Oh, why the hell not?
It is the most abundant element in our world's crust, makes up about 20% of the earth's atmosphere, is the useful part of the air we breathe, suffusing our very cells, the source of their energy.
But do we ever think much about it? No, it's just there, all around us. Unless of course, it's not. And then, well, we're in trouble, unless that gets fixed, and fast.
Kind of like language. Being human, we use it all the time, every day. We think in it, but don't think about it much. Unless, of course, it's not working; not developing right from the start or slipping away, disappearing, suddenly due to trauma or slowly at the end of life.
And then? There is trouble.
I was an early talker, precocious, creating my first poem at two: "Mom, it's the moon in the afternoon!" And my kids? I expected them to be just like me. Silly how first time parents are about that stuff, no?
When the boys weren't talking at a year I was frustrated, but everyone told me to chill my jets, that my expectations were unrealistic. I was reminded that they were boys, they were twins, both reasons they would be a little later in their talking.
At fifteen months, I knew something was wrong, but once again, everyone pretty much patted me on the head and told me not to worry, all still well within the norm.
This was just a scant few years ago, before autism and speech delay were firmly embedded in the national psyche. Before every pediatrician had a five point checklist of developmental milestones to go over at check-ups with big red flags for autism clearly spelled out. When they were still things being whispered about in the dark corners of mommy and me classes.
When I asked for a referral to Early Intervention at a year, I was scorned; when I asked at fifteen months, I was dismissed again. At eighteen months with neither Ethan nor Jake able to claim a stitch of functional language to their names, I finally got the go ahead to pull the parachute cord, stop my sons' developmental free-fall.
And the funny thing? In spite of both having no language? It was for completely different reasons.
Jacob had no language, but he did have occasional words, You would say a word to him and he would repeat it, clear as a bell, right back to you, but then it would disappear, never to be heard again. There were all the mechanics of speech in place but no communicative intent. And without that? Speech does not become language.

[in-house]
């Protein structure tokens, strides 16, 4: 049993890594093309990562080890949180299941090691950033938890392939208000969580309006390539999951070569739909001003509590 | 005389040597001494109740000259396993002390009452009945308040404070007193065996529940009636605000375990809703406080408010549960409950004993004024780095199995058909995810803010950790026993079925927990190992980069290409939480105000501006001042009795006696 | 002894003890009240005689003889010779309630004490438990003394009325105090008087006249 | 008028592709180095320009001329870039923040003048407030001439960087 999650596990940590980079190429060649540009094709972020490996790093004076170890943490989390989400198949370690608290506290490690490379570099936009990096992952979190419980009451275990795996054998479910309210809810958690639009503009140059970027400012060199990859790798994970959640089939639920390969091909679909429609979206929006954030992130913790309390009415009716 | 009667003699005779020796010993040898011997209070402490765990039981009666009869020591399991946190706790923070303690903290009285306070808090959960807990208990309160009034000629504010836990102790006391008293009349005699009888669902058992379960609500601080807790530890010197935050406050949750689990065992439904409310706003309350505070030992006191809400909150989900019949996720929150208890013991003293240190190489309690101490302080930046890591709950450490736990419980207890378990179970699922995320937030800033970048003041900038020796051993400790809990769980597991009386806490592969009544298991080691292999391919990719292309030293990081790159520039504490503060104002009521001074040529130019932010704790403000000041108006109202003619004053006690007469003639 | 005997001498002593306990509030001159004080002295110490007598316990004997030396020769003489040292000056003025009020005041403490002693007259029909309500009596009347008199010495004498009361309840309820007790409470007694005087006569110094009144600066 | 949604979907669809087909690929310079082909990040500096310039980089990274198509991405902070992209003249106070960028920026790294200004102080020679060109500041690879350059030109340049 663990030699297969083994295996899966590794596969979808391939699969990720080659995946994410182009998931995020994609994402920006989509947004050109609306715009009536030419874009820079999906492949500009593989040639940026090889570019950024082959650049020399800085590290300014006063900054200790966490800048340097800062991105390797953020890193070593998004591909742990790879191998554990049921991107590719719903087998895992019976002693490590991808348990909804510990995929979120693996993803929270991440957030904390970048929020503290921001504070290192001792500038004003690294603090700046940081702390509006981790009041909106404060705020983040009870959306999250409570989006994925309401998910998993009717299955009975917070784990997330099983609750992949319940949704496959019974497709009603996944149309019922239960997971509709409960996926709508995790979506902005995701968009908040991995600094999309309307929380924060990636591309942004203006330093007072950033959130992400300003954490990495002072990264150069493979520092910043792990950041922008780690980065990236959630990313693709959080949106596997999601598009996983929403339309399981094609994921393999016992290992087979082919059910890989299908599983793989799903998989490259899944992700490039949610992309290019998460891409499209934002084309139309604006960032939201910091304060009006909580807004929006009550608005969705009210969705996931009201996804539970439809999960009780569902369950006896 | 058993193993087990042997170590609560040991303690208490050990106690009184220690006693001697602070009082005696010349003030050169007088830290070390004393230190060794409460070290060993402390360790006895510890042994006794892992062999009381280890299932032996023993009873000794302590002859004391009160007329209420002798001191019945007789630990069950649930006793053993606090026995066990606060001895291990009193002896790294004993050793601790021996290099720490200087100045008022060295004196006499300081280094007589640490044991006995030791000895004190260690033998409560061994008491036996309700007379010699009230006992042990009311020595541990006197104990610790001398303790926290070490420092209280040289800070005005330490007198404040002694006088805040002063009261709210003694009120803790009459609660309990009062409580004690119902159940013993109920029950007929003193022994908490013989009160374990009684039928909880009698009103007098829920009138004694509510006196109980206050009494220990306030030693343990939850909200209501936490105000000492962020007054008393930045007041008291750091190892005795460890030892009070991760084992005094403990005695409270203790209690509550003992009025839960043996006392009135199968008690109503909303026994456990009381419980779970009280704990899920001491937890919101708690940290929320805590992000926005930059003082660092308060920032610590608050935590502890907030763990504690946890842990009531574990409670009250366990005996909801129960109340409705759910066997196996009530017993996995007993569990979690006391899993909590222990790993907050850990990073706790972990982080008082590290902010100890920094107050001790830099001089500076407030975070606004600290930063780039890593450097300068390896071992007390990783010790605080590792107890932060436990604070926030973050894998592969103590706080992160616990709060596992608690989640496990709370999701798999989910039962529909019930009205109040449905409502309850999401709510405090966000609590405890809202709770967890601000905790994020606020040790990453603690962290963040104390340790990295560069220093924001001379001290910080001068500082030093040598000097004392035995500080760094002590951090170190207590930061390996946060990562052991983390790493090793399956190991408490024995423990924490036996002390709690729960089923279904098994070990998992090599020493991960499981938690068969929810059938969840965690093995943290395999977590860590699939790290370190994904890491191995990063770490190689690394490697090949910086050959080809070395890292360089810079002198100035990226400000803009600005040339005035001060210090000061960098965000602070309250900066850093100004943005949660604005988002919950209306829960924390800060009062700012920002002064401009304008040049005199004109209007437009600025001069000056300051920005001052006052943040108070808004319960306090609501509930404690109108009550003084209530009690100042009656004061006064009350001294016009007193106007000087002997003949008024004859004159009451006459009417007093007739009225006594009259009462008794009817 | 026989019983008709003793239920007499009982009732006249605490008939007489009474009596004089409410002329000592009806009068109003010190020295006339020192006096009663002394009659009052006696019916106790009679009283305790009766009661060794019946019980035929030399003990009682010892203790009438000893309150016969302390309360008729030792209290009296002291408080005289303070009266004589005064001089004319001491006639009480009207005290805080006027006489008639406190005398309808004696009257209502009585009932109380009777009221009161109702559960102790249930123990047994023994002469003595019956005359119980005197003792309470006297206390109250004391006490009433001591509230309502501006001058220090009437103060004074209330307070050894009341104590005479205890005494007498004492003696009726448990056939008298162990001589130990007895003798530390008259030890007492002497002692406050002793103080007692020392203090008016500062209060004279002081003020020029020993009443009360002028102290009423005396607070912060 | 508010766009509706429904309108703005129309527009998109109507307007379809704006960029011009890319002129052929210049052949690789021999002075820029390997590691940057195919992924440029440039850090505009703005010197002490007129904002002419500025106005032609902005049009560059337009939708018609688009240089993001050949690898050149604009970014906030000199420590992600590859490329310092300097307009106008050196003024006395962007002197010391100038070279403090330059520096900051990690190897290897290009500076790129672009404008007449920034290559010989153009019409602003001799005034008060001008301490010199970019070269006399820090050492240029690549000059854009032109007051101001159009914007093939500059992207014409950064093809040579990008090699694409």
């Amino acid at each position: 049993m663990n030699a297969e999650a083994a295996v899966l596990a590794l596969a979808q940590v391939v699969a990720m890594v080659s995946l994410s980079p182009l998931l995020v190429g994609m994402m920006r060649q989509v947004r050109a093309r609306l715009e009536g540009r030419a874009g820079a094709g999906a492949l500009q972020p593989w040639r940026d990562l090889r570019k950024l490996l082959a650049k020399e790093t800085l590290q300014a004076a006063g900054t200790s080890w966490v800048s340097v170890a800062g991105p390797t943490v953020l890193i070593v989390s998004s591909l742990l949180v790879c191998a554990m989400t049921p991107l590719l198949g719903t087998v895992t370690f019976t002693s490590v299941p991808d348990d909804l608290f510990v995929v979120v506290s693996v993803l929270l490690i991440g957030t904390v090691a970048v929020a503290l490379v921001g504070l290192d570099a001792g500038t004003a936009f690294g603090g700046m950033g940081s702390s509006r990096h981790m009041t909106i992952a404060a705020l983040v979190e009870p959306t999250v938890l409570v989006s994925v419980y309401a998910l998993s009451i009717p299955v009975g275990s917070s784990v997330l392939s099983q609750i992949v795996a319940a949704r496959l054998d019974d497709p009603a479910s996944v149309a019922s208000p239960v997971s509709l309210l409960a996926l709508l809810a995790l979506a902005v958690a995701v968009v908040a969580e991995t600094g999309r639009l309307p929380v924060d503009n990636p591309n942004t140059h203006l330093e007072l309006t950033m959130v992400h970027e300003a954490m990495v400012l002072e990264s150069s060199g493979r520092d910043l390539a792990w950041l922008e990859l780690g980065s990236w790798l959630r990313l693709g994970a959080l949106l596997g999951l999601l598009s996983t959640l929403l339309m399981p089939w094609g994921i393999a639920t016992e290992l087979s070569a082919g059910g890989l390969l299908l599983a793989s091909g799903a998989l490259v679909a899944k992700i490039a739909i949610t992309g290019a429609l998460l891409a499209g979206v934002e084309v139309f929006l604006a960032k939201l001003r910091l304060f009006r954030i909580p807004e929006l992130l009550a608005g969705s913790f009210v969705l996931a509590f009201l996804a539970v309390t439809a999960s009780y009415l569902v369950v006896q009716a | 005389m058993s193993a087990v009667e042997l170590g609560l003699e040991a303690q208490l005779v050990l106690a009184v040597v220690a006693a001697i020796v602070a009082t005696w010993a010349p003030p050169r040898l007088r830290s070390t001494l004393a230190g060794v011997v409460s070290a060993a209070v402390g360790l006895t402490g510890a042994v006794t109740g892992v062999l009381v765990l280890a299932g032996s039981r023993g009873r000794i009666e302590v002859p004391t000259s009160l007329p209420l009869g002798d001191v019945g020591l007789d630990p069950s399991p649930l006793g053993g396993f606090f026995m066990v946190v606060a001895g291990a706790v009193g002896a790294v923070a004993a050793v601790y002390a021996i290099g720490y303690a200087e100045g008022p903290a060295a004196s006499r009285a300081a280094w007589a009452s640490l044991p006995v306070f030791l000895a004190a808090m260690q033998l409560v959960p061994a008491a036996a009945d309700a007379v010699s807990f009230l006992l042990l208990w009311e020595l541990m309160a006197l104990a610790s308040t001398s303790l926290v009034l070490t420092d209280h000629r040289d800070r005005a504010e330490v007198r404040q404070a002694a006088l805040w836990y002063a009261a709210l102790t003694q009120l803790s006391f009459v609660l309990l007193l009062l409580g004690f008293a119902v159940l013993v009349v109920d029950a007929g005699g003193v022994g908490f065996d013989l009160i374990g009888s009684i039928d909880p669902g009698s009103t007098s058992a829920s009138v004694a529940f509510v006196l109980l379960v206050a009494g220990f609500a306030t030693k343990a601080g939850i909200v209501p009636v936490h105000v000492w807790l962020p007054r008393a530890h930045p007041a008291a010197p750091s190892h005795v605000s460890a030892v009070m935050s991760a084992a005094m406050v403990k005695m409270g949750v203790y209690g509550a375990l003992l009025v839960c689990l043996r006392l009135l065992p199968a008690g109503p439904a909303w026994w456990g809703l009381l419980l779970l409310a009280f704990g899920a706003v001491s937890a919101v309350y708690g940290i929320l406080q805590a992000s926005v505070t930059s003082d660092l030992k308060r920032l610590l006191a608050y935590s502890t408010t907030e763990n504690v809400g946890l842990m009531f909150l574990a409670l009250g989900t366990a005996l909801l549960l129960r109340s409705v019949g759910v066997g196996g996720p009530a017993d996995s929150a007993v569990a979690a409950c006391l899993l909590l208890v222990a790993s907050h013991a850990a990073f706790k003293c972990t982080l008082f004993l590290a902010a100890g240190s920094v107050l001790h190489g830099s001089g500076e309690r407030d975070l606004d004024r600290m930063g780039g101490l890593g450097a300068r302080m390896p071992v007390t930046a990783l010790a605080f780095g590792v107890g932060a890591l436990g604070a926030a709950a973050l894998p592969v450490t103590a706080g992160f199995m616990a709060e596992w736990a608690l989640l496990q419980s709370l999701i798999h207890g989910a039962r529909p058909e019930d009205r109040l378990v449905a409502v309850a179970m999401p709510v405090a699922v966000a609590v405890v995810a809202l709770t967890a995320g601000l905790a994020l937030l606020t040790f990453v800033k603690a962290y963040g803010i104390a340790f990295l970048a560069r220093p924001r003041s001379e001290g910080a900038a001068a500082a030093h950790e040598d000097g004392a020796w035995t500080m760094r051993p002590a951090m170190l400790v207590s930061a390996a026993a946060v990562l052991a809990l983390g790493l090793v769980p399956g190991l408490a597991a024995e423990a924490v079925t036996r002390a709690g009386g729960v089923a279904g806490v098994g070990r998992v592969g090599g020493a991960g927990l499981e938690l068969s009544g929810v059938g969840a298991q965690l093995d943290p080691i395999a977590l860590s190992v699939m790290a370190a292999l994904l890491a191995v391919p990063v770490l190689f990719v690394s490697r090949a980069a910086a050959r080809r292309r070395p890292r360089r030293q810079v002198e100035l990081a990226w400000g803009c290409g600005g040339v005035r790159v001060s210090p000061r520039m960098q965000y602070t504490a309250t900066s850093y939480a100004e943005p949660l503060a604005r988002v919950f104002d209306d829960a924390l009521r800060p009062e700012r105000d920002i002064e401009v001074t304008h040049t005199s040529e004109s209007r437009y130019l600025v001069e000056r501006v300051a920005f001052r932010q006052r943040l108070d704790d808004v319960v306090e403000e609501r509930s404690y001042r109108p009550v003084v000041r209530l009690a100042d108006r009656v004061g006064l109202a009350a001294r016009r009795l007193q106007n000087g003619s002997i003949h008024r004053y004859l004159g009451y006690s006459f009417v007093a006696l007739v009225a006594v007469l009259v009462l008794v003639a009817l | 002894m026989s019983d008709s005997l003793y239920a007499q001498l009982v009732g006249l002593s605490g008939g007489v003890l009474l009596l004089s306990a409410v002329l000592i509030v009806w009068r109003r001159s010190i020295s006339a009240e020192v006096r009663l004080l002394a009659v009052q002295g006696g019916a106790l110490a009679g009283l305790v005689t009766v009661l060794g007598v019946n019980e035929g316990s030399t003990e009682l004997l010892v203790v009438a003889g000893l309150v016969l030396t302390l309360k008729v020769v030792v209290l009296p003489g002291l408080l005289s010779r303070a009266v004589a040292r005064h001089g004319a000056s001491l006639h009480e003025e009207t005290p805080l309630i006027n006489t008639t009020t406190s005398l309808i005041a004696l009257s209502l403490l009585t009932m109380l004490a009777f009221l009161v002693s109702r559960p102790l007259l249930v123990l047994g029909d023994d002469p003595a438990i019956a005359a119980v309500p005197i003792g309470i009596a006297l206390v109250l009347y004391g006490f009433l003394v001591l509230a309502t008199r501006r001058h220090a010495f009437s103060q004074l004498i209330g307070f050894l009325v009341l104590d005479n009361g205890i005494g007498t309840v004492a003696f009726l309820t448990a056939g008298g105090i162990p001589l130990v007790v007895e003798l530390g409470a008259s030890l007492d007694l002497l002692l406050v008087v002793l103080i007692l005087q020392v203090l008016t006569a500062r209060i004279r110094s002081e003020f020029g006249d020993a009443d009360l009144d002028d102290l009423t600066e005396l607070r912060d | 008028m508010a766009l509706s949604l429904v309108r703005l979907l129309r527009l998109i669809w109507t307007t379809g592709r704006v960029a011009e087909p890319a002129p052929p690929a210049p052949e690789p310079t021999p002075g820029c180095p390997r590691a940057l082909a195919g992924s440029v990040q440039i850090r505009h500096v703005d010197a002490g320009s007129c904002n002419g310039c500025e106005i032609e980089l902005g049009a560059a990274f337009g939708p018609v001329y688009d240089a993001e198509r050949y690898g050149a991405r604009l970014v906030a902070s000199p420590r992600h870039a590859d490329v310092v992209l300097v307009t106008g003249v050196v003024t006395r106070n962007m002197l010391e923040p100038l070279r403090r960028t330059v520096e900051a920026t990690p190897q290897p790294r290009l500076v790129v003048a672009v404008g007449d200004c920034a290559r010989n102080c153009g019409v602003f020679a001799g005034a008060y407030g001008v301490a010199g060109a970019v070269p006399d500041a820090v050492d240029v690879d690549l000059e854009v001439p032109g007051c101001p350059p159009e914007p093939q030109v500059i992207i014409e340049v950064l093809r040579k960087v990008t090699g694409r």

Ethan, on the other hand, had a ton of communicative intent, but was having trouble with the mechanics of speech, wrapping his mouth around the words. And boy, was he frustrated. His tantrums at a year and a half, engendered by the frustration of being unable to let his thoughts be known? Awe inspiring. And heartbreaking.
We taught him a few signs and he worked them furiously, useful ones like "more" and "enough." He took to the speech therapy offered by Early Intervention like a duck to water, slowly learned how to talk to us.
By two Ethan had a few words, but they were not easy to understand. He had initial consonants only, and then it was all vowel soup. I had to translate, was the only one who knew that “coh-ee” was a crayon, while “coo-ee” was a cookie.
And then? At two and a half, nearly on the dot, he had a language explosion and we never looked back. Ethan is now a "high verbal" kid; a conversationalist with a huge, sometimes surprising vocabulary.
Jacob, on the other hand, was clearly another story. It was slow going. We figured out there was a lot more than speech delay going on there. Eventually he got a diagnosis, and the therapies he needed, including ABA, to begin his march up the language ladder. It was a struggle. I had to put on my autism-mom-cast-iron-underwear, my mommypants, and scrap, scrape and fight to get all of his necessary services and therapy hours.
There is too much story here to tell in this one post, but this small part I will...
Most people don't realize that speech and language are not the same thing, that words can be used to label and to communicate, and that one will not necessarily evolve into the other, unless a vital connection is made. That spark that is communicative intent.
At nearly two and a half Jacob had words, could label like a champ. Show him a cup, he said "cup," turn on the faucet and he quickly came up with "water." But when thirsty? Jacob would just cry and cry.
Because the switch had not yet been thrown in his brain; the one that let him know that these fun labeling things, these words? They had a purpose; could be used to communicate his thoughts, his needs, and most importantly, to get those needs met.
And then, the switch got tripped.
The day Jacob made his first request, I think it was "Up?" when he wanted to be picked up, was one of the happiest days of my life.
I think I had been holding my breath, at that point, for nearly two years. And finally, that day, I was able to exhale, inhale again. Bring some fresh oxygen, that stuff of life, into my brain; know that Jake would, could, eventually, enter the world of language, and be alright.
This post has been inspired by and linked up to Jenny Matlock's Alphabe-Thursday writing meme. And isn't "O" such a lovely round letter this week?
Looking for Comments? I still haven't fixed my "Intense Debate disappearing comment link on home page problem" yet, so if you are viewing this on my home page and want to read my comments or make one of your own, click on the post's title to bring you to the post's page view. Voila! Still don't see them? Is your browser's pop-up filter set too high? (Hopefully this will get fixed soon - sorry!)